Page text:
White Kiwi, Rare New Zealand Bird, Survives Surgery
Manukura, the rare white kiwi that underwent surgery Friday, is recovering after a heart scare during the operation to remove a stone from her gizzard. According to the Associated Press, the native New Zealand bird is among the rarest of her species.
Now the six-month-old Manukara, who weighs just two pounds, has returned to being properly grouchy and defensive.
“You try to grab her and she kind of karate chops you,” veterinarian Lisa Argilla with the Wellington Zoo explained to the AP. “She growls and she grumbles and she’s getting really stroppy. So that’s great, that’s normal kiwi behavior, and we love it when our patients do that.
The news of Manukara’s survival was especially welcome to native Maori leaders, who took her May 1 birthday as an omen. According to the AP, her name means “of chiefly status” and many Maori believe her arrival “heralds a new beginning.”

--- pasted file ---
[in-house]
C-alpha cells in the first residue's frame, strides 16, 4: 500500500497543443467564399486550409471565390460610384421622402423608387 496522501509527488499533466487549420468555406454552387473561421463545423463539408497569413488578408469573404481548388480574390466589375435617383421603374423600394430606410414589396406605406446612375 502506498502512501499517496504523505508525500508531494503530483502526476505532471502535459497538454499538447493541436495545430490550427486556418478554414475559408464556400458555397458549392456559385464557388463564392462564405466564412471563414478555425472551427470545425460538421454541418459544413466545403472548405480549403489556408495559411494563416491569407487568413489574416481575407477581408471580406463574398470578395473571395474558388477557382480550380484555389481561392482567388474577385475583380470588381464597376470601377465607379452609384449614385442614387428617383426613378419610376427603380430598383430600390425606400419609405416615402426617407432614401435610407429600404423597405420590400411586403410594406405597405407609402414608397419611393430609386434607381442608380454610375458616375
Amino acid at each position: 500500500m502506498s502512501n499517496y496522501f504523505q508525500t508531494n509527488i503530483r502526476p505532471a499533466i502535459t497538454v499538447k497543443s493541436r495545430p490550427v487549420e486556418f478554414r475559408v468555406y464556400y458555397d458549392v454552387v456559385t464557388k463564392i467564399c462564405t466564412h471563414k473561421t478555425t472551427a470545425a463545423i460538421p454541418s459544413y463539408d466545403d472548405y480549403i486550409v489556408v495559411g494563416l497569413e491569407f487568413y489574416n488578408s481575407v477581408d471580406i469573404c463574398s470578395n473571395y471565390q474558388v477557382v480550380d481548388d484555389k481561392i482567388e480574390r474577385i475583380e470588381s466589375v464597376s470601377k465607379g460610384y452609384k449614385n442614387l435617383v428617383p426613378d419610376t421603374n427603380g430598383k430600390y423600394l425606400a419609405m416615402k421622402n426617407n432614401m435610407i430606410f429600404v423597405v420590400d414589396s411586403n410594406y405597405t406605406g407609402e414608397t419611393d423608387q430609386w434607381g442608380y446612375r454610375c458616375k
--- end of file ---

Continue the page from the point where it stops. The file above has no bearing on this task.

“The elders here believe to be something very, very special,” said Jason Kerehi, chief executive of the Rangtinane o Wairarapa tribe. “She is an inspiration to all people.”
Manukara was taken to the zoo for her operation two weeks ago when an X-ray revealed she had swallowed two stones that she was unable to pass naturally. During her surgery, however, her heart rate dropped quickly and gave staff a scare.
Now she’s recovering and is likely to be returned to her home at the Mount Bruce wildlife center next week.
Kiwis are nocturnal birds whose numbers have been dramatically lowered by predators, the AP said. Most kiwi are able to hide in the forest undergrowth by virtue of their brown coloring, but white birds like Manukara lack a color gene that allows for this possibility. They have been sighted in the wild, but most are born in captivity.